Ford is a director of paradox. The climactic courtroom drama is pure hokum, never mind that it's based in history—the storytelling would barely pass muster in bad TV. But Ford laces the corniest plots with rich emotions and subtexts. Lincoln being greeted by the applause of the rabble and scared shitless by their irrationality is a stunningly poetic interpretation of American history.
There is a certain cleverness and craft to any given shots of this movie. The characters and their place within the framework of the story is introduced through their relationship with the camera and other objects in the space of a shot. It is remarkable how much massage a great director can convey just by placing the actors in the right distance of each other and the camera.
The seeds of idealism. Yet another sterling display of Ford's poetry. Ford's greatest film's are never easy. A shallow interpretation would tell you that it's jingoistic patriotism, when really the depths of melancholy paint a far greater picture. No director had a better sense of what America was and is. If not the history as it happens, then it is the history how it's felt. This is the American soul.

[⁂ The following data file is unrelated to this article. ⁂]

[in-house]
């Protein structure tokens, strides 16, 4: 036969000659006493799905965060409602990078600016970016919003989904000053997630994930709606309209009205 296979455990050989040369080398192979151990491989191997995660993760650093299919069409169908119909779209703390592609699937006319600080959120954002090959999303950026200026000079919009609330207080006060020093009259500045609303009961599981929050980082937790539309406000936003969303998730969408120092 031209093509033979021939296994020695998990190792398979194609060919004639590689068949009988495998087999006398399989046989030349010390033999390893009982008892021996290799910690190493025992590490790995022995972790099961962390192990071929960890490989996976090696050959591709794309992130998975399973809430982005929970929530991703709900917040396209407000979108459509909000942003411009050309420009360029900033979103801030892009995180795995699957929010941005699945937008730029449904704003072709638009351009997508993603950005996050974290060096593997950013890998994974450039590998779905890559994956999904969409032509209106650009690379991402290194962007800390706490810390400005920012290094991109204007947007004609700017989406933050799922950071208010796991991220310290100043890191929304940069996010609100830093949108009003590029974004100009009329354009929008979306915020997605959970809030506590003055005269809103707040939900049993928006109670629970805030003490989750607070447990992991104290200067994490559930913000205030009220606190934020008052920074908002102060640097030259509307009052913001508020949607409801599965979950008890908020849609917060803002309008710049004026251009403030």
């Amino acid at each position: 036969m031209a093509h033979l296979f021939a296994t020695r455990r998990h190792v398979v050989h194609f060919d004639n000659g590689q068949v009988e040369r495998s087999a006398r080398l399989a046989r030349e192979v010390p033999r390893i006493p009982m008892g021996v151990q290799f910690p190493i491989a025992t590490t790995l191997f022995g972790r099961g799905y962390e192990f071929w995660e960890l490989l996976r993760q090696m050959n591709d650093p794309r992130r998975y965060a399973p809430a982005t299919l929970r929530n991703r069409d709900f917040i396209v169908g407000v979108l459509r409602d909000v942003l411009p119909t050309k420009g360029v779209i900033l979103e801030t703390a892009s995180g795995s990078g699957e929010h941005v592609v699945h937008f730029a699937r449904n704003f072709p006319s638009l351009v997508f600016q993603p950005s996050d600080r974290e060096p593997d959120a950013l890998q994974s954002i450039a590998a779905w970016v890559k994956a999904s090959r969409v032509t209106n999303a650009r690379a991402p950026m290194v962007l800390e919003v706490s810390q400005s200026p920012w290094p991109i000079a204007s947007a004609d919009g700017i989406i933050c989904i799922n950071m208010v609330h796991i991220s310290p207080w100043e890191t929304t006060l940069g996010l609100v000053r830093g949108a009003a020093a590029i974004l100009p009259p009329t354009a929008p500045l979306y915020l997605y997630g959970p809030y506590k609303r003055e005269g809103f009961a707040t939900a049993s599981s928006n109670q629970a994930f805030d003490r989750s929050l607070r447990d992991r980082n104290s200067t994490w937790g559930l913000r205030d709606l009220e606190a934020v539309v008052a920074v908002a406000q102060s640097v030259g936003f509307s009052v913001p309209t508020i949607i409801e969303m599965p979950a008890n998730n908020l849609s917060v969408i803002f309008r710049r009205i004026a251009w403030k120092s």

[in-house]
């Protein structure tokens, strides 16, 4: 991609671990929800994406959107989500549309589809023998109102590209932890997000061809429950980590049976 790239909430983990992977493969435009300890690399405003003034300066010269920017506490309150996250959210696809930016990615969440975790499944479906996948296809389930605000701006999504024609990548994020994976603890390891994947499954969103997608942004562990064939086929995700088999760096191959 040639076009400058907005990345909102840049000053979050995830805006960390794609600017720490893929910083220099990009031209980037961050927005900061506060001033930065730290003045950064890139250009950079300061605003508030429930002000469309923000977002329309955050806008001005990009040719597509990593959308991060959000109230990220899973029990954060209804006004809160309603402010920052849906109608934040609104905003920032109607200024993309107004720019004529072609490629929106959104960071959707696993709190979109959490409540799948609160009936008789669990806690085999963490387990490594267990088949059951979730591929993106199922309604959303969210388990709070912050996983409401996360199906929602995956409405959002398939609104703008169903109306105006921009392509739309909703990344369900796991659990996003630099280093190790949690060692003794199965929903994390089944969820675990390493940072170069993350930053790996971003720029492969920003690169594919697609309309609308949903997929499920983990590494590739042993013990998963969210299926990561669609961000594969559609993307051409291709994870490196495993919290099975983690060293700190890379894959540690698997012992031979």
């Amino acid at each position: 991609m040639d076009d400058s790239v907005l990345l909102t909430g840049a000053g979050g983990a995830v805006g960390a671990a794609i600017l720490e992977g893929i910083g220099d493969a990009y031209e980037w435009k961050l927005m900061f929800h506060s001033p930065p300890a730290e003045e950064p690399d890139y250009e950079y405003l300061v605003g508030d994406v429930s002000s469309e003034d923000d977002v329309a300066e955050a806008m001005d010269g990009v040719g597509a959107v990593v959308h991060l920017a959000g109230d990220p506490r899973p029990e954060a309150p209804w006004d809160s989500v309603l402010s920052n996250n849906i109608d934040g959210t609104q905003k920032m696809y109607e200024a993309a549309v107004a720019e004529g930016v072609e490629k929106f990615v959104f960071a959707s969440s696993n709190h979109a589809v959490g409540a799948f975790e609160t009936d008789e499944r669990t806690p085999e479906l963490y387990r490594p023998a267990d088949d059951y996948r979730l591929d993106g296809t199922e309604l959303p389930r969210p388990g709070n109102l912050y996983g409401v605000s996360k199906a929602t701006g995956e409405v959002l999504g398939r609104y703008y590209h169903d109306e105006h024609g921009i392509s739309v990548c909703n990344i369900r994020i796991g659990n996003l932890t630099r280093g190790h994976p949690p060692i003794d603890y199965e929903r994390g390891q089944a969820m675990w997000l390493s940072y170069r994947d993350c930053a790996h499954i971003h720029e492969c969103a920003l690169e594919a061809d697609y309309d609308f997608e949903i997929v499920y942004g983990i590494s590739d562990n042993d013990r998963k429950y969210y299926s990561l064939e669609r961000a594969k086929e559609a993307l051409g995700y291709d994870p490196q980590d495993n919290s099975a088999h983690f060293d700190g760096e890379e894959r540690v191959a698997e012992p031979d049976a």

It may be historically inaccurate, but the pure poetry of John Ford's direction trumps this fact, so it doesn't matter. Young Mr. Lincoln is a beautiful film. Henry Fonda is amazing as always, but the film really is an overall display of powerhouse performances. The imagery is stunning as well. Maybe it's jingoistic, or maybe we've all grown too cynical. This film is about the things that work in the American system.
An exquisite masterpiece and one of John Ford's very best. It's not a case of sentimental mythologizing; it's a subtle character study of a man discovering his own talents and being drawn into his future. Fonda captures the complexity and contradictions of Lincoln - his simultaneous melancholy and humor, his populist idealism and savvy political maneuvering, his connection and aloofness.